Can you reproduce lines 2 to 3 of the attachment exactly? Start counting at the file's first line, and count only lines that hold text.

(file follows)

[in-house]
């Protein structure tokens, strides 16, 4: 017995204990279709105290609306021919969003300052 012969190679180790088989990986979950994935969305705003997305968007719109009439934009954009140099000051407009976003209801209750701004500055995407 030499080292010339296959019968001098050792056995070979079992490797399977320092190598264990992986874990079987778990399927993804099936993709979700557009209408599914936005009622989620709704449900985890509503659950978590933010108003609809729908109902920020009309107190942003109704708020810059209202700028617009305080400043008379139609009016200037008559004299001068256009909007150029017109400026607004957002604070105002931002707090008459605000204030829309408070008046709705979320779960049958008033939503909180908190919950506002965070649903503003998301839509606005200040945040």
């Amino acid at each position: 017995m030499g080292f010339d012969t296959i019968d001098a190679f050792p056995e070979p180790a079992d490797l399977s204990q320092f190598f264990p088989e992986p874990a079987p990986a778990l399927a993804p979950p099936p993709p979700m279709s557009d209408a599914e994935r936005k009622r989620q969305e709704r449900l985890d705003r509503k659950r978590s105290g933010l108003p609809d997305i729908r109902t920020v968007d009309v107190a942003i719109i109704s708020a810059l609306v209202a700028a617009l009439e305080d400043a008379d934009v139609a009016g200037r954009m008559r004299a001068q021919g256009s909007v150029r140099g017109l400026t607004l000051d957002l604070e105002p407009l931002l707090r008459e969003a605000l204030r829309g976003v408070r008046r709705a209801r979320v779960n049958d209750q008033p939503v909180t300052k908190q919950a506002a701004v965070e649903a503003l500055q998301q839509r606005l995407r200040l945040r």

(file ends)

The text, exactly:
């Protein structure tokens, strides 16, 4: 017995204990279709105290609306021919969003300052 012969190679180790088989990986979950994935969305705003997305968007719109009439934009954009140099000051407009976003209801209750701004500055995407 030499080292010339296959019968001098050792056995070979079992490797399977320092190598264990992986874990079987778990399927993804099936993709979700557009209408599914936005009622989620709704449900985890509503659950978590933010108003609809729908109902920020009309107190942003109704708020810059209202700028617009305080400043008379139609009016200037008559004299001068256009909007150029017109400026607004957002604070105002931002707090008459605000204030829309408070008046709705979320779960049958008033939503909180908190919950506002965070649903503003998301839509606005200040945040």
């Amino acid at each position: 017995m030499g080292f010339d012969t296959i019968d001098a190679f050792p056995e070979p180790a079992d490797l399977s204990q320092f190598f264990p088989e992986p874990a079987p990986a778990l399927a993804p979950p099936p993709p979700m279709s557009d209408a599914e994935r936005k009622r989620q969305e709704r449900l985890d705003r509503k659950r978590s105290g933010l108003p609809d997305i729908r109902t920020v968007d009309v107190a942003i719109i109704s708020a810059l609306v209202a700028a617009l009439e305080d400043a008379d934009v139609a009016g200037r954009m008559r004299a001068q021919g256009s909007v150029r140099g017109l400026t607004l000051d957002l604070e105002p407009l931002l707090r008459e969003a605000l204030r829309g976003v408070r008046r709705a209801r979320v779960n049958d209750q008033p939503v909180t300052k908190q919950a506002a701004v965070e649903a503003l500055q998301q839509r606005l995407r200040l945040r």